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Letters of Recommendation

Tips for Students

Faculty and other mentors with whom you have worked should be eager to write a strong letter of recommendation for you; it’s part of their job and your success is important to them. That said, you can’t ask just any professor you’ve taken a class with for a letter and expect great results. Strong letters are based on sustained, constructive and professional relationships, and those relationships take months—if not years—to take shape. Make building these kinds of relationships a part of your “action plan” during your college years; your efforts will pay off. When you are ready to request a letter, here are some tips that will help you secure a strong letter.

Who to ask

  • Ask professors or mentors with whom you have extensive experience either inside or outside the classroom. For example, a professor who has had your for three classes in which you performed very well might write a strong letter, as would a professor who has supervised your research or overseen other extracurricular activities.
  • It is okay to include a letter from someone who has closely supervised non-academic work, but check with the NCA office to make sure the letter will be suitable for a given award.
  • Ask writers who would be able to furnish anecdotal evidence about your performance; if all they can do is re-hash the bullet points on your resume, the letter will not get you closer to achieving your goal.

When to ask

  • You might informally request a letter of recommendation months in advance of a given application deadline. If you approach letter writers this early in the process, the goal is simply to provide them with a rough timeline, remind them of the work you have performed for them, and ask them if they will be able to write a strong letter on your behalf. Note that more complete details about the deadline and instructions for submitting the letter will follow as the deadline approaches.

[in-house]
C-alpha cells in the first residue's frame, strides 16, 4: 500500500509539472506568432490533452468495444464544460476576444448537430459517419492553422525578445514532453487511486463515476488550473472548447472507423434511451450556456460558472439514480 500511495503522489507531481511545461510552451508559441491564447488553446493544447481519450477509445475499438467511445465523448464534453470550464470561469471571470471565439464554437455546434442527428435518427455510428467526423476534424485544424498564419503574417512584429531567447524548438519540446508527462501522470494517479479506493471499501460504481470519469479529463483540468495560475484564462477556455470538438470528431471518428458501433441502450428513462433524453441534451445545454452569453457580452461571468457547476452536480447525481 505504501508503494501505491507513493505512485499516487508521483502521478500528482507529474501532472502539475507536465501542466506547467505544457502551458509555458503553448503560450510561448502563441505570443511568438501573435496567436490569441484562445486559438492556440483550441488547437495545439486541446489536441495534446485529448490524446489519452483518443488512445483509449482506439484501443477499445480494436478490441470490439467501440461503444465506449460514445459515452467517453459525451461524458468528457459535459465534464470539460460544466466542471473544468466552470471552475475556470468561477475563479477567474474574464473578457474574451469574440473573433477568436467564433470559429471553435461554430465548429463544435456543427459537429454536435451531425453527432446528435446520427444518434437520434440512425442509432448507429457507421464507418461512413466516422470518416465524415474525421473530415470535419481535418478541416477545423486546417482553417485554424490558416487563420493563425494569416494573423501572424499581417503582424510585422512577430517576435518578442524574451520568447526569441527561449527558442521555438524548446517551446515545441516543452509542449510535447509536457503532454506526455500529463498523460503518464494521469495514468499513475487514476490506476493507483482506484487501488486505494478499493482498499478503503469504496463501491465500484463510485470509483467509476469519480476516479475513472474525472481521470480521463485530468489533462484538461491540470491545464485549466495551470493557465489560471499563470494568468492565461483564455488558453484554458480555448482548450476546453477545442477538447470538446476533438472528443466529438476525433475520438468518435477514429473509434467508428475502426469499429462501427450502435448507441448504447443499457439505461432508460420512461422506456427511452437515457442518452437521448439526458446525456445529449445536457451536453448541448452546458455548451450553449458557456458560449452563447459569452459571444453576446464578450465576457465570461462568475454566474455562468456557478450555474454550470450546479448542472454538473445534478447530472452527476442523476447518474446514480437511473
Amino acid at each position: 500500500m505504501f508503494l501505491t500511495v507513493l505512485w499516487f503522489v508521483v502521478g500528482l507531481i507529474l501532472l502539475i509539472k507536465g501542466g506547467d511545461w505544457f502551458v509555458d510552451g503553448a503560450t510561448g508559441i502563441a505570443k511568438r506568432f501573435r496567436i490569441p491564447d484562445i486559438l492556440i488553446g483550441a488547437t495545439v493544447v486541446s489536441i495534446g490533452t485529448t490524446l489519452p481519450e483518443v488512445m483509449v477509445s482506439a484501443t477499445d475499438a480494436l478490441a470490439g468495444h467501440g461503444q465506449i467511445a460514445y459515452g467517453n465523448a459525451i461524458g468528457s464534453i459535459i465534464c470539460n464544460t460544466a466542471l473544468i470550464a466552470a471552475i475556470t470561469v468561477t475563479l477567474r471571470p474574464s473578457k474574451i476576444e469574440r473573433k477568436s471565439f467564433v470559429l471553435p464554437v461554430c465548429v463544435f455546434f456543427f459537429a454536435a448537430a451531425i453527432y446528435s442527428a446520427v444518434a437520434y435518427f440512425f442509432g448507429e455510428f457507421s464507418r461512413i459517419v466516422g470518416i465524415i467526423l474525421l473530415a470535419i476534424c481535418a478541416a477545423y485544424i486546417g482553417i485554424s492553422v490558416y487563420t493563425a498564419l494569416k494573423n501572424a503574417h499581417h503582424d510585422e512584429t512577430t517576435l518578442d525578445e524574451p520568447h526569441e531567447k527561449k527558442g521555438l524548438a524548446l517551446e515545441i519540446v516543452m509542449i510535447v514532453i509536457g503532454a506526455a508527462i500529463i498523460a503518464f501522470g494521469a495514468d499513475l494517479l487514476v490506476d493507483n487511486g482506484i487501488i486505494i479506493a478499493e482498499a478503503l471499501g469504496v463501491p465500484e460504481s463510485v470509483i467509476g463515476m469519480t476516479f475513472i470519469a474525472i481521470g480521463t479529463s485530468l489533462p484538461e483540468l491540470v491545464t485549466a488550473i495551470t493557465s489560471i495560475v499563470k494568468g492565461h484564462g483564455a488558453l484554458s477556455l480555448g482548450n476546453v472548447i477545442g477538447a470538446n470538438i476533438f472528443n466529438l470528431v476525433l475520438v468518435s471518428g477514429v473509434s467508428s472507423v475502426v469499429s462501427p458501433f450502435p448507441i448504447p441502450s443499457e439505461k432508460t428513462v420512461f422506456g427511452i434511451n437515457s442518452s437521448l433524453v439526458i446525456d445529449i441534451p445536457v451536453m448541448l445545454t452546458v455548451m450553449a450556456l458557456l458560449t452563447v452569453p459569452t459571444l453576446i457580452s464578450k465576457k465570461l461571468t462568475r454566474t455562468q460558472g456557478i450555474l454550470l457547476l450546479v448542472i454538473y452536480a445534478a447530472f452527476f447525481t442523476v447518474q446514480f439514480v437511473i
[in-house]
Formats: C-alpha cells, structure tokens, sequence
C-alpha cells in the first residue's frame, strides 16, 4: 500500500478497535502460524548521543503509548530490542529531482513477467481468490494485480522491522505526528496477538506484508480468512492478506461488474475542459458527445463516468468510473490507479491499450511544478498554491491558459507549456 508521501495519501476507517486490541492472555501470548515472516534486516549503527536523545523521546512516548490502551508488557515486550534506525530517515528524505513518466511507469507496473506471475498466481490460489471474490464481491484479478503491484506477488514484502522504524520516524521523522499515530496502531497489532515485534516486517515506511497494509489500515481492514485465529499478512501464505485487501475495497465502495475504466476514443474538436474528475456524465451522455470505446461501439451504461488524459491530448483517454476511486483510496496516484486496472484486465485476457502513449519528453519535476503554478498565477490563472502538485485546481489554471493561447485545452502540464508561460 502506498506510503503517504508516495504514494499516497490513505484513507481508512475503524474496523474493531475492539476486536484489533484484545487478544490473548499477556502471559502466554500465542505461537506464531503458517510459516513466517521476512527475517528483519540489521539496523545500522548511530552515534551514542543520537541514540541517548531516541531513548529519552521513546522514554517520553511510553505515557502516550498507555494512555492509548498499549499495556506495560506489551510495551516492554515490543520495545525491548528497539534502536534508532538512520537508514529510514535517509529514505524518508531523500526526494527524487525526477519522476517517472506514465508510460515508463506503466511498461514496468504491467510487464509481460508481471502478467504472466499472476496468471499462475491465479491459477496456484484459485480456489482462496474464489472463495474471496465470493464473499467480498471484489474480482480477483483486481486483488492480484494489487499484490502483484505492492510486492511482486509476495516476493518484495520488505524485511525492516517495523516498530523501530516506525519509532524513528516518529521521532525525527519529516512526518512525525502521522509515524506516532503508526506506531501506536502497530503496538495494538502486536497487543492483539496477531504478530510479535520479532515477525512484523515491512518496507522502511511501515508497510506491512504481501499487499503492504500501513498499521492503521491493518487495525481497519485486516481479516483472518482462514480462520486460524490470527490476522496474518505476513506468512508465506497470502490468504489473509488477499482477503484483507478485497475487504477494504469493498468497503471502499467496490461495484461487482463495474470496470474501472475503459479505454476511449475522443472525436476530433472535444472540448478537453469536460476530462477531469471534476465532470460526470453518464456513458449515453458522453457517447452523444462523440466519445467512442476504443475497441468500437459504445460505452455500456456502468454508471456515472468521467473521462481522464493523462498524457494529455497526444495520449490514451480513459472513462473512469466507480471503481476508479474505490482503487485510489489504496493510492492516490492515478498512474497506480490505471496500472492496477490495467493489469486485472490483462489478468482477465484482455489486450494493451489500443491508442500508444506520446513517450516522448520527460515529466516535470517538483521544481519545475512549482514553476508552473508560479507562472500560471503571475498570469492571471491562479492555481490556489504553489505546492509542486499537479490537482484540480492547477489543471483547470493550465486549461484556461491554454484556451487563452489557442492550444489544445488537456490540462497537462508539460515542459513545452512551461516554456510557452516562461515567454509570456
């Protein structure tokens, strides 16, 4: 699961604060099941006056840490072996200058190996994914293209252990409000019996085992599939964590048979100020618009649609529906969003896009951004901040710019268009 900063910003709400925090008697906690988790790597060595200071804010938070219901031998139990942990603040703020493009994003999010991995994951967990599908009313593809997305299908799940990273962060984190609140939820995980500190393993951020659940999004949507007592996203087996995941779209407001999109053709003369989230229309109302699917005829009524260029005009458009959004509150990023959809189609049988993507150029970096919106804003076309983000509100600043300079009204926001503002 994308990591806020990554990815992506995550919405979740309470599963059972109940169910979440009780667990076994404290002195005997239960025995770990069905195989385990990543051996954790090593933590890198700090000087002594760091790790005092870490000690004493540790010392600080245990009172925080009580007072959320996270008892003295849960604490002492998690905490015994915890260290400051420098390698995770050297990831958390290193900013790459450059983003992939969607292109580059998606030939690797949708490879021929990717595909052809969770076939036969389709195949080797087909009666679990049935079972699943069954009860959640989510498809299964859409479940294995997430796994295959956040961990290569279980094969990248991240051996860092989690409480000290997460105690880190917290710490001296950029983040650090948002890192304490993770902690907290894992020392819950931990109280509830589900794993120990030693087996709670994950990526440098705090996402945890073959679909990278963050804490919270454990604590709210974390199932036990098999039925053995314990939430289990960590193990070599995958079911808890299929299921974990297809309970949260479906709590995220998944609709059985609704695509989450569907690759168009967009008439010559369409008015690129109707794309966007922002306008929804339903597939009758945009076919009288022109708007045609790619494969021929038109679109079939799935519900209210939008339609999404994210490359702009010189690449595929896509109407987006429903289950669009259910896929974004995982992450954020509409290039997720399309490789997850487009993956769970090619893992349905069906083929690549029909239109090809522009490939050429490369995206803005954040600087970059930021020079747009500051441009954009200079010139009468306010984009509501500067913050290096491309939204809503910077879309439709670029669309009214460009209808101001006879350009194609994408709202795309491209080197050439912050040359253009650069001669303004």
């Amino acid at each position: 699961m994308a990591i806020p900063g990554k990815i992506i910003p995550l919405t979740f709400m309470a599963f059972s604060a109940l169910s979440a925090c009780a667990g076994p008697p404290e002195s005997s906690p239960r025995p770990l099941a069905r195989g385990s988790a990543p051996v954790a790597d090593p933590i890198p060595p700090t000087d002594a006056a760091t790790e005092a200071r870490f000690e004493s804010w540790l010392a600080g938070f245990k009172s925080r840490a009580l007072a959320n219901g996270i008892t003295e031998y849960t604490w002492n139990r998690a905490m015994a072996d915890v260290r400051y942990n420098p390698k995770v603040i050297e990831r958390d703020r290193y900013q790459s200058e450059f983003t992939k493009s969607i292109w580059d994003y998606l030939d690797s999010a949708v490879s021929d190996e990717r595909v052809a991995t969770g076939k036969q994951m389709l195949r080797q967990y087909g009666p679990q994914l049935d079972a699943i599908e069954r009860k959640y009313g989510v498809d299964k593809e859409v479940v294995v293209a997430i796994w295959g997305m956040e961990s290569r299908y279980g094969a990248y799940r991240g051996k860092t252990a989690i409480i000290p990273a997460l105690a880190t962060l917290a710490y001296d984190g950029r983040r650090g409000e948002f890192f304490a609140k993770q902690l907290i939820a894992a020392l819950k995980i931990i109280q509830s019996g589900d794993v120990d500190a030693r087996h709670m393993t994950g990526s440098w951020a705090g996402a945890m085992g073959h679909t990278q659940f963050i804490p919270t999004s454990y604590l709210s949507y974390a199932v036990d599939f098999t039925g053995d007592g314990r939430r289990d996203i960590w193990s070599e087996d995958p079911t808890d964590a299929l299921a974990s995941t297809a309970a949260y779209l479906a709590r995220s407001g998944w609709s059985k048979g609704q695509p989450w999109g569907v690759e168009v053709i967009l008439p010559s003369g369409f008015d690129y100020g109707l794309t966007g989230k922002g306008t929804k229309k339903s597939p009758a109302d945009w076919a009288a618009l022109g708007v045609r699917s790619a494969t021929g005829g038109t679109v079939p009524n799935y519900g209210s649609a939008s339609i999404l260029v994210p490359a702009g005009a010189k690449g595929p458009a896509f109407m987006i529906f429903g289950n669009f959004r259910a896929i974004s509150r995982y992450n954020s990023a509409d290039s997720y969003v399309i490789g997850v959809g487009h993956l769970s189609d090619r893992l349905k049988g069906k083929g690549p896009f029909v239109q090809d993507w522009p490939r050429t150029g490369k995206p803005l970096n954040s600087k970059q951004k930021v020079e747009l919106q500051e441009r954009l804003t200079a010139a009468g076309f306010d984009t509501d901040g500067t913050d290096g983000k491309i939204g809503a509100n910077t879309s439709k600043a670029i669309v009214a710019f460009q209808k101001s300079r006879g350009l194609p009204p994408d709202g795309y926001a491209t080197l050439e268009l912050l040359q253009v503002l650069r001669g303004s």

• Though you might have informally requested a letter well in advance, you should provide letter writers with more specific information within six weeks of the deadline. This letter should include details about the award for which you are applying, drafts of application materials such as your personal statement, an updated resume, and samples of work you produced in a given academic or research context for your respective letter writers.

How to ask

  • First, make sure you ask, respectfully, for the letter. Do not say that you “need” a letter, and don’t passively state that this or that application requires one. Even if you are 100% sure that a given professor or mentor will write you a letter, asking respectfully shows that you understand that it is a serious commitment to write a strong letter.
  • All of your correspondence with professors or mentors about letters of recommendation should be deferential and professional. It’s okay to request a letter over e-mail, but you might also ask for an appointment at which you can discuss the opportunity—along with your experience and qualifications--in more detail.
  • Ask your recommender if they will be able to write you a strong letter, and include evidence in your e-mail that you think warrants a strong letter.
  • Express your appreciation for your professor or mentor’s consideration and ongoing support. Strong professional relationships are based on mutual acknowledgement for the work begin done.

What to include in your request:

  • Make sure the writer has all the information they need—your resume, samples of relevant work, etc.—to write a strong letter.
  • Include instructions for where to send the letter and always waive the rights to review the letter. Letters of recommendation are confidential and will not be taken seriously if they are viewed as public documents.
  • If you have a particularly close relationship with your mentor, you might let them know who else is writing on your behalf, and which experiences you hope the writer will emphasize.